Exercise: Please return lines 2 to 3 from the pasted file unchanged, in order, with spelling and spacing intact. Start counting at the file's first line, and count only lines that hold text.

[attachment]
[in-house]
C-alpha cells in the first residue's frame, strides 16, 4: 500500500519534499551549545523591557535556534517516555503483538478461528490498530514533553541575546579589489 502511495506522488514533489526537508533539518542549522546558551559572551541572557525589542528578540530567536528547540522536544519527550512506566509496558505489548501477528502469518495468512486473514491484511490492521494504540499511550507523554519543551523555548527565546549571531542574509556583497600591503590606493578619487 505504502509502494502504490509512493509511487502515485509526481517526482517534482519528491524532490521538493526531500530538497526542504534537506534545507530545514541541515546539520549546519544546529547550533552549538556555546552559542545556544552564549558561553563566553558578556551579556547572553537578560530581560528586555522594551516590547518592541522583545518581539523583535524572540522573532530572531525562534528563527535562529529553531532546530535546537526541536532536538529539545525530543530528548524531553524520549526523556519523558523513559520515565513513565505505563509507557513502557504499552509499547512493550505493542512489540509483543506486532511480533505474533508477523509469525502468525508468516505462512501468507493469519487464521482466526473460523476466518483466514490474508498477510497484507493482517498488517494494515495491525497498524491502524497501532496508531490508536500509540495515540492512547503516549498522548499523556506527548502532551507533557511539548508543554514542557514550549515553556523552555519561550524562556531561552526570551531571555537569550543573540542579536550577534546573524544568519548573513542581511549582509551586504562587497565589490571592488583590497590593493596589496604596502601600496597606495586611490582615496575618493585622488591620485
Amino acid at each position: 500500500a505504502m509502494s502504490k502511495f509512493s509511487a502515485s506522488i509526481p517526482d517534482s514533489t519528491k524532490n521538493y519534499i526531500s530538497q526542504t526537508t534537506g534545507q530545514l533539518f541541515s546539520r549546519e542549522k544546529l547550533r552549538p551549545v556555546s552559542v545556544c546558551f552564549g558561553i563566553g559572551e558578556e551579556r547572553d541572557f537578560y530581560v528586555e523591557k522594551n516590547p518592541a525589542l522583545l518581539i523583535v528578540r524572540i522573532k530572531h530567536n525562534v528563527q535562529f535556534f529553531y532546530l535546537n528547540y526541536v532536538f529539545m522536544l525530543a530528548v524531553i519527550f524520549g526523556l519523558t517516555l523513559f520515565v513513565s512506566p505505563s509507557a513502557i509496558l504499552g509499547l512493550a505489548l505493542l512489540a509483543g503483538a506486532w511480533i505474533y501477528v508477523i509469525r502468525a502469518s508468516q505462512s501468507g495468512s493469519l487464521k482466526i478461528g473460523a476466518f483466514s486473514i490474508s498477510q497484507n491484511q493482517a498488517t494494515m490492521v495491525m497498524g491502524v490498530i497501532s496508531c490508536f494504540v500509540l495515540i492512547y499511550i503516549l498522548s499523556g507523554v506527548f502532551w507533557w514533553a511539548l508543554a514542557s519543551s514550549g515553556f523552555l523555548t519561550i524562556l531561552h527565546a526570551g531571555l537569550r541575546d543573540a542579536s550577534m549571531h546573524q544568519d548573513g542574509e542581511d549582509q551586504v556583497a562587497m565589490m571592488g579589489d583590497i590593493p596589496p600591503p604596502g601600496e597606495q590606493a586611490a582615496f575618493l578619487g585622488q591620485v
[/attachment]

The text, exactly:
C-alpha cells in the first residue's frame, strides 16, 4: 500500500519534499551549545523591557535556534517516555503483538478461528490498530514533553541575546579589489 502511495506522488514533489526537508533539518542549522546558551559572551541572557525589542528578540530567536528547540522536544519527550512506566509496558505489548501477528502469518495468512486473514491484511490492521494504540499511550507523554519543551523555548527565546549571531542574509556583497600591503590606493578619487 505504502509502494502504490509512493509511487502515485509526481517526482517534482519528491524532490521538493526531500530538497526542504534537506534545507530545514541541515546539520549546519544546529547550533552549538556555546552559542545556544552564549558561553563566553558578556551579556547572553537578560530581560528586555522594551516590547518592541522583545518581539523583535524572540522573532530572531525562534528563527535562529529553531532546530535546537526541536532536538529539545525530543530528548524531553524520549526523556519523558523513559520515565513513565505505563509507557513502557504499552509499547512493550505493542512489540509483543506486532511480533505474533508477523509469525502468525508468516505462512501468507493469519487464521482466526473460523476466518483466514490474508498477510497484507493482517498488517494494515495491525497498524491502524497501532496508531490508536500509540495515540492512547503516549498522548499523556506527548502532551507533557511539548508543554514542557514550549515553556523552555519561550524562556531561552526570551531571555537569550543573540542579536550577534546573524544568519548573513542581511549582509551586504562587497565589490571592488583590497590593493596589496604596502601600496597606495586611490582615496575618493585622488591620485
Amino acid at each position: 500500500a505504502m509502494s502504490k502511495f509512493s509511487a502515485s506522488i509526481p517526482d517534482s514533489t519528491k524532490n521538493y519534499i526531500s530538497q526542504t526537508t534537506g534545507q530545514l533539518f541541515s546539520r549546519e542549522k544546529l547550533r552549538p551549545v556555546s552559542v545556544c546558551f552564549g558561553i563566553g559572551e558578556e551579556r547572553d541572557f537578560y530581560v528586555e523591557k522594551n516590547p518592541a525589542l522583545l518581539i523583535v528578540r524572540i522573532k530572531h530567536n525562534v528563527q535562529f535556534f529553531y532546530l535546537n528547540y526541536v532536538f529539545m522536544l525530543a530528548v524531553i519527550f524520549g526523556l519523558t517516555l523513559f520515565v513513565s512506566p505505563s509507557a513502557i509496558l504499552g509499547l512493550a505489548l505493542l512489540a509483543g503483538a506486532w511480533i505474533y501477528v508477523i509469525r502468525a502469518s508468516q505462512s501468507g495468512s493469519l487464521k482466526i478461528g473460523a476466518f483466514s486473514i490474508s498477510q497484507n491484511q493482517a498488517t494494515m490492521v495491525m497498524g491502524v490498530i497501532s496508531c490508536f494504540v500509540l495515540i492512547y499511550i503516549l498522548s499523556g507523554v506527548f502532551w507533557w514533553a511539548l508543554a514542557s519543551s514550549g515553556f523552555l523555548t519561550i524562556l531561552h527565546a526570551g531571555l537569550r541575546d543573540a542579536s550577534m549571531h546573524q544568519d548573513g542574509e542581511d549582509q551586504v556583497a562587497m565589490m571592488g579589489d583590497i590593493p596589496p600591503p604596502g601600496e597606495q590606493a586611490a582615496f575618493l578619487g585622488q591620485v